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Food-Friendly Camera?


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#31 feedmec00kies

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Posted 21 January 2008 - 10:56 PM

BUT as to just what excellent results can be obtained with a "compact" digital camera and daylight illumination, (with a little software assist maybe), have a look at the really splendid photos posted on eGullet by 'Chufi'. Skill matters more than equipment!

One recent example -
Posted Image
and if you check the EXIF metadata, you'll see that it was taken on a humble Canon A620 compact...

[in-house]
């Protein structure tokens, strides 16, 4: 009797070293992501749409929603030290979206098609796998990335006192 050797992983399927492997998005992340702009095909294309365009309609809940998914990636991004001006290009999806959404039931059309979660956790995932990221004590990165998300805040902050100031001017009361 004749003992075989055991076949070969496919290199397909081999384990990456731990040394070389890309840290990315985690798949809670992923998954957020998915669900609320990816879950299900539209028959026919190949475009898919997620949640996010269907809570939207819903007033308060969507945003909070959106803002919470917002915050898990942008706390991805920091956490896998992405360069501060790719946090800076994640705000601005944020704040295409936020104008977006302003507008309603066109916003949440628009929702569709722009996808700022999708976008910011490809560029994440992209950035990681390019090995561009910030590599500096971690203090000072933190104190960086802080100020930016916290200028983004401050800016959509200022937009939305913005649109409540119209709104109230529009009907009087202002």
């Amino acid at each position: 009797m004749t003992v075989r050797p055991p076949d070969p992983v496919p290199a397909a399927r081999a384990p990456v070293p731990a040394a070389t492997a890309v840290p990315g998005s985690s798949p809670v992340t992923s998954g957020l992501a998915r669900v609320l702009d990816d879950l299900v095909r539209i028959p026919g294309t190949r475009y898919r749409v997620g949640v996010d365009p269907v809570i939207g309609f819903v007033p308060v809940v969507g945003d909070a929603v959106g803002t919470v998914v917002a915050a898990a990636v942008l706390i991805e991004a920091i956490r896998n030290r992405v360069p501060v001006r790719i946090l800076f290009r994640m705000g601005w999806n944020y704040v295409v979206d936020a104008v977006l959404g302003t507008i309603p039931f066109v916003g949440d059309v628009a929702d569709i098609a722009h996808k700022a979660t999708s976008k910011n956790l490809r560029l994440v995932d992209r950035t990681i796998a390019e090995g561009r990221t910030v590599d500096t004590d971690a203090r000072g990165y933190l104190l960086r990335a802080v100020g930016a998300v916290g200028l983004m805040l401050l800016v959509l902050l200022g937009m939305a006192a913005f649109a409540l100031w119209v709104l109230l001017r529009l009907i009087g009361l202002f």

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I'll return to respond to the rest later, but I keep forgetting to say this and it's important, so I'll say it now.

First, that's not really so different from what I was saying originally. I was criticized for suggesting my "compact" digital camera as not worth the money. Having a good eye for detail and framing is more important than anything else.

Secondly, if you're using that picture as an example of depth of field using a "compact", keep in mind that that's in macro mode. Which wouldn't really help much for taking pictures of cakes, unless they're reaaaaaaaaaally small and cute. Mmmm, small cute cakes.

Anyway, more on the other things later. I'm tired and lazy. :raz:
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#32 jumanggy

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Posted 21 January 2008 - 11:30 PM

Sorry I didn't catch this before, onetoughtcookie, but Patrick S uses a Canon EOS Digital Rebel XT, price range from $395.00 to $784.95. :smile: